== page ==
From his summary:
At least one of our (copyright attorney) guests today believes that the Supreme Court decision to send the case back to the District Court was essentially a directive to accept the concept of “inducement” and to hold the defendant responsible for copyright infringement.
In the future it appears that defendants accused of “inducement” will be required to show that their product is capable of “commercially significant non-infringing uses”. Unfortunately, it is unclear just what standard shall be applied to determine “commercially significant.”
Justices Breyer, Stevens and O’Connor believe that absent evidence of “active inducement” a product or service is entitled to the Sony safe harbor unless it is used “almost exclusively” to infringe copyrights. Conversely, Justices Ginsberg, Rehnquist and Kennedy regarded such a standard as providing inadequate protection for copyright owners and suggested that a more searching evidentiary inquiry be made into the actual capabilities and uses of a product or service.
Presumably the other justices stand somewhere in between. Nobody knows how Rehnquist’s replacement, Roberts, might decide and the same applies to the as yet undetermined replacement for O’Connor.
As a result, we conclude that until a “commercially significant” standard is established, the law shall pragmatically be on the side of those with the largest legal war-chest. Thus, as a practical matter, it will favor the established companies who will be able to rain lawyers on the innovative start-ups like the Biblical plagues of Egypt.
Consider, for example, that many tend to equate the term P2P as synonymous with the illegal practice of trading copyrighted files. However, it is actually a network architecture that has proven to have commercially significant non-infringing uses. For example, Skype uses P2P software to facilitate Internet Telephony. It has been wildly successful and was recently sold to eBay in a (presumably) “commercially significant” transaction valued at $2.6 billion. What is less well known is that the founders of Skype are the very same individuals who created – and later broke their connection with – the KaZaa software that ultimately became a popular P2P vehicle for trading copyrighted files.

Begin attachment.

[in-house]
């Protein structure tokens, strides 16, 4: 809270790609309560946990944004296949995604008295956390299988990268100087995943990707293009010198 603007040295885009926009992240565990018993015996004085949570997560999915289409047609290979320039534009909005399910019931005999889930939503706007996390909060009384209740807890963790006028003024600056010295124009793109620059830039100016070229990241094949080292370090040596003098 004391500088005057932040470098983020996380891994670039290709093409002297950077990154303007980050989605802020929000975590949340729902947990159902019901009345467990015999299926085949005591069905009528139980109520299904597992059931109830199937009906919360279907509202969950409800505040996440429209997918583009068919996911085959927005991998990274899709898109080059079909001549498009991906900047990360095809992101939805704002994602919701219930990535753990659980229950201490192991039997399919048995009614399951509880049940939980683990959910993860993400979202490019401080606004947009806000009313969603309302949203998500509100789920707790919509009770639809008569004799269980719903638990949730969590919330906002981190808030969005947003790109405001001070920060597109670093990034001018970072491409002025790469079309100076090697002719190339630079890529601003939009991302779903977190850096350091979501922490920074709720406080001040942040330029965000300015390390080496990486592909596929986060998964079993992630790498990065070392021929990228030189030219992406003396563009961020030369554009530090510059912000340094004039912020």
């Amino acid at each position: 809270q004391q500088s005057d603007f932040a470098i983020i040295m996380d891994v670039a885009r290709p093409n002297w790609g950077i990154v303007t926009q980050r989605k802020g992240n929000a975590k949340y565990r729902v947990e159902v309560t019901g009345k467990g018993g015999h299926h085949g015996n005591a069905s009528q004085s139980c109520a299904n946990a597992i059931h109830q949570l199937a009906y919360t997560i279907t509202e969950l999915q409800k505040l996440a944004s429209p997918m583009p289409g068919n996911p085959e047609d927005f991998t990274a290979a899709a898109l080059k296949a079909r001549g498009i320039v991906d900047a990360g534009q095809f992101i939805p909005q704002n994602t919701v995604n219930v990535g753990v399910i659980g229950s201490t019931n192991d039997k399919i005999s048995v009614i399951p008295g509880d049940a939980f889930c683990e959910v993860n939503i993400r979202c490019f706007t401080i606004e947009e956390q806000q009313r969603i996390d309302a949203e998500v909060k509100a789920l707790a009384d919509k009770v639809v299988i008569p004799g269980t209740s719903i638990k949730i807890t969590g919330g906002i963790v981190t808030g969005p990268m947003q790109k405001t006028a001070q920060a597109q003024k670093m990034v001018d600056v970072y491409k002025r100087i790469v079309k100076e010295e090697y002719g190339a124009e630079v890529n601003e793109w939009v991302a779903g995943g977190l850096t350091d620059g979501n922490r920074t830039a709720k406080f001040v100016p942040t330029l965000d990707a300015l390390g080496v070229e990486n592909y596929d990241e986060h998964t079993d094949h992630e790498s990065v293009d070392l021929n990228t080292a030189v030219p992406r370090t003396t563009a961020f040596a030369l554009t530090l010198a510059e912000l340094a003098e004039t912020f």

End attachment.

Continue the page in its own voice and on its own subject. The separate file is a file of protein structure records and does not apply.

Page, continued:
Thus, it is important to recognize that the first applications of a new technology may not ultimately become the dominant ones. To strangle in the cradle a newborn technology that may eventually have considerable legitimate applications merely because the first users have been “bad guys” is contrary to the public interest (my emphasis).
I skimmed through the Supreme Court ruling and it was clear that the Justices were primarily opposed to Grokster’s apparent support of piracy — it was not an attack on p2p technology. Nevertheless, the point is very well made. If vibrant and exciting p2p applications are not released because of fear of litigation from the luddite crowd, it puts a chilling effect on vital technology innovation.
As always, I wish to make it clear that I am not a supporter of piracy and condemn it. My concern is that the technology industry as a whole has benefited from relatively unfettered and dynamic growth, and that the specter of further litigation may cast a shadow over future innovation. When we get to the point where the biggest legal war chests can win over the brightest minds, we are in trouble.
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